Just this week, the Canadian government declared that access to high-speed internet is a basic necessity and pledged CAD$750 million towards rolling it out to rural areas across the country. But there’s a whole world of unconnected people out there, and other companies are using satellites, drones, or even balloons to beam internet to remote areas. Now Airborne Wireless Network (AWN) plans to make use of the several thousand commercial aircraft that are in the sky at any given moment to create a meshed carrier network.
AWN’s vision would see existing planes fitted with small microwave relay station devices, allowing them to daisy-chain broadband signals to other nearby aircraft, ships and ground stations, providing internet access not only to passengers in-flight, but those on the ground within a line-of-sight range of the flight path. Unfortunately, that does imply that some areas would be extremely well-covered while others would not.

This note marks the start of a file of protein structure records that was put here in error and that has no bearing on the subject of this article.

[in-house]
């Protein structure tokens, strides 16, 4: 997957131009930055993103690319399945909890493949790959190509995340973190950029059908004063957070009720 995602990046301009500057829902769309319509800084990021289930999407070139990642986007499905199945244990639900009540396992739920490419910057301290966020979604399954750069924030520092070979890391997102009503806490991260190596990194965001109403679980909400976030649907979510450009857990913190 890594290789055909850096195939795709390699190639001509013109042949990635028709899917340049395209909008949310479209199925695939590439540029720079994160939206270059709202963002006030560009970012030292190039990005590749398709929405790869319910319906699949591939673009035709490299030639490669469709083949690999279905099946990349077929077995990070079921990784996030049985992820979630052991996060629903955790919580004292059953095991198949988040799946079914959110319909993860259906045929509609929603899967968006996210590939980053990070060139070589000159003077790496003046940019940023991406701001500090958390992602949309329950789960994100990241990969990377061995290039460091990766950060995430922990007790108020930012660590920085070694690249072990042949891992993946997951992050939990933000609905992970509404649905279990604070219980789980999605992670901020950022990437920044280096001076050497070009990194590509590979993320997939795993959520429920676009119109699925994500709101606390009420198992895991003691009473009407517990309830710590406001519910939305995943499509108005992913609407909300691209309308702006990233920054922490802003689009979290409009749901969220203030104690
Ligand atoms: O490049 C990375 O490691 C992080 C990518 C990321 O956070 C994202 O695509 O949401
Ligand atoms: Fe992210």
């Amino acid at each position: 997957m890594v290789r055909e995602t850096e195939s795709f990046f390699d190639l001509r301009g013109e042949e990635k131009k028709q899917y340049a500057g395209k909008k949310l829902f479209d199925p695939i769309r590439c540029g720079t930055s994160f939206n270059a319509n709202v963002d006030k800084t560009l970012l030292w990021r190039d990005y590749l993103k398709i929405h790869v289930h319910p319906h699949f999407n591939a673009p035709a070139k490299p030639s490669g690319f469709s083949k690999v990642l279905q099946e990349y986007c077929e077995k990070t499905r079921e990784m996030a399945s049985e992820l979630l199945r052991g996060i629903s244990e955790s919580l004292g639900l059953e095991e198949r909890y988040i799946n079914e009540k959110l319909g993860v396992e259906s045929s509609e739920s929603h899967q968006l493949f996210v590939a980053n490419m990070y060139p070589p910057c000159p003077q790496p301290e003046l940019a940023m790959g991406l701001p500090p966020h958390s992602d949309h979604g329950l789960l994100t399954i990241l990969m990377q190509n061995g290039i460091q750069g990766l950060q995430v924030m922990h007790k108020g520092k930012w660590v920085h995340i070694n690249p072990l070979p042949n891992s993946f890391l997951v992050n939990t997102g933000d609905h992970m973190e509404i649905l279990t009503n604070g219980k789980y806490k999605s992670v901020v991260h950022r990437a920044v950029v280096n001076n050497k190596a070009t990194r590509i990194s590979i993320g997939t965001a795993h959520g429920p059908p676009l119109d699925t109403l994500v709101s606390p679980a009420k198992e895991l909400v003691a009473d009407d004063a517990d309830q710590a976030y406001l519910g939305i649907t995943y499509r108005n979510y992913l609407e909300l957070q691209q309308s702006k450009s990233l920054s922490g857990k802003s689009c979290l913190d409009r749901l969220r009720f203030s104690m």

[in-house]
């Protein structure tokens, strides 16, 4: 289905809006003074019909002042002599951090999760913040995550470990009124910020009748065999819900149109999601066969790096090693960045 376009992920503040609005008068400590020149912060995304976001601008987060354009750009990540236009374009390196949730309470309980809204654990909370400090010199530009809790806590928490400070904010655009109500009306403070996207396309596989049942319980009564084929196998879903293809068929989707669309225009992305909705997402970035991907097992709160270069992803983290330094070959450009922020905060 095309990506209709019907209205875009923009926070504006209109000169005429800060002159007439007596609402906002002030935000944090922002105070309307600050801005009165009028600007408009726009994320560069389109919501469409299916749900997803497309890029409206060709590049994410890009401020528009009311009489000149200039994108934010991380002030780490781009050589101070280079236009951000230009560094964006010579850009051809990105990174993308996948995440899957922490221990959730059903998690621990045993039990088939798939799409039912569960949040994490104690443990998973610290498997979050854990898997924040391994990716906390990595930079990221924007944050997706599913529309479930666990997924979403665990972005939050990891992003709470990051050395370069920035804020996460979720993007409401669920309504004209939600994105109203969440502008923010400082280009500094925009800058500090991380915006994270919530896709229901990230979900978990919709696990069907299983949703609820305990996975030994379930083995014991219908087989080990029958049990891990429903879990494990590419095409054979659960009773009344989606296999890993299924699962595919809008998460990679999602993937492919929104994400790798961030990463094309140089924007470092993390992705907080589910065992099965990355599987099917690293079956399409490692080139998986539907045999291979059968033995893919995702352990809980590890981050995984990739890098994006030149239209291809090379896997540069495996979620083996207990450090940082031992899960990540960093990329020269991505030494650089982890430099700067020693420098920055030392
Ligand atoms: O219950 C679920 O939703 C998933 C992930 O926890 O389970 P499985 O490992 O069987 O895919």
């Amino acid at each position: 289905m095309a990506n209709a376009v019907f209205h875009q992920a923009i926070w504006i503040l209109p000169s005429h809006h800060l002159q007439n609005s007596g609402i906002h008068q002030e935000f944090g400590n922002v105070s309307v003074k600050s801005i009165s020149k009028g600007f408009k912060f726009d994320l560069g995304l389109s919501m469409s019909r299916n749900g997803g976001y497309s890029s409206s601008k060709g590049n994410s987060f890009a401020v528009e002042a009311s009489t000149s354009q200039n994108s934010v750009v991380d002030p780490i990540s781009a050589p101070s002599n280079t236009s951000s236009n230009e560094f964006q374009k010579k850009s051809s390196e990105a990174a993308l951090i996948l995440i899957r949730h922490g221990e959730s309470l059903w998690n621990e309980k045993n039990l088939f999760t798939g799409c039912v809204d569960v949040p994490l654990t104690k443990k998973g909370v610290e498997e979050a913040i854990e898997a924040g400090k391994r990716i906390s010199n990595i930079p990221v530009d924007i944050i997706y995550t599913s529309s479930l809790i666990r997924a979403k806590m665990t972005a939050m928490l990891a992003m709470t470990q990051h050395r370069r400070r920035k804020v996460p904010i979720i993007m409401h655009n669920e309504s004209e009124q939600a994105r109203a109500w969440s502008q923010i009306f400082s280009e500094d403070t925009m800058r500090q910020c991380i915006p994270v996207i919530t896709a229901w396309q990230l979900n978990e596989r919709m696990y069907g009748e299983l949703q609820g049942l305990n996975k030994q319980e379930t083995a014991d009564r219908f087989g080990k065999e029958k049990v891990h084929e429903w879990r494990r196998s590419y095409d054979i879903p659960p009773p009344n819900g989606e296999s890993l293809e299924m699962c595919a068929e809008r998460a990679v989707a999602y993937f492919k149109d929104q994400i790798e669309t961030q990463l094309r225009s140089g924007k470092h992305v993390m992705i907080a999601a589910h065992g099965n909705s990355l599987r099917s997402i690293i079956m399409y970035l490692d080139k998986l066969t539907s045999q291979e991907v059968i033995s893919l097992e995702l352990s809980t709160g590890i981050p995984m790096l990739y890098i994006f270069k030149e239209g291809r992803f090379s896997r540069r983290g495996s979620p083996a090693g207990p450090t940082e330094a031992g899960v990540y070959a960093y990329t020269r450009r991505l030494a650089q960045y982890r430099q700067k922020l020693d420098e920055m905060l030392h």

Using planes as “mini-satellites” to create the network has several advantages over regular satellites, according to AWN. Since the nodes are all talking to several other nodes simultaneously, if a specific link goes down, the signal will find a way around the interruption, jumping to other connections as necessary. That allows for a more stable service and faster speeds, with AWN claiming it performs at close to “100 percent real-time.” There’s no “store and forward” system at play here, like the network of Toyota LandCruisers proposed to bring emergency communications to the Australian Outback.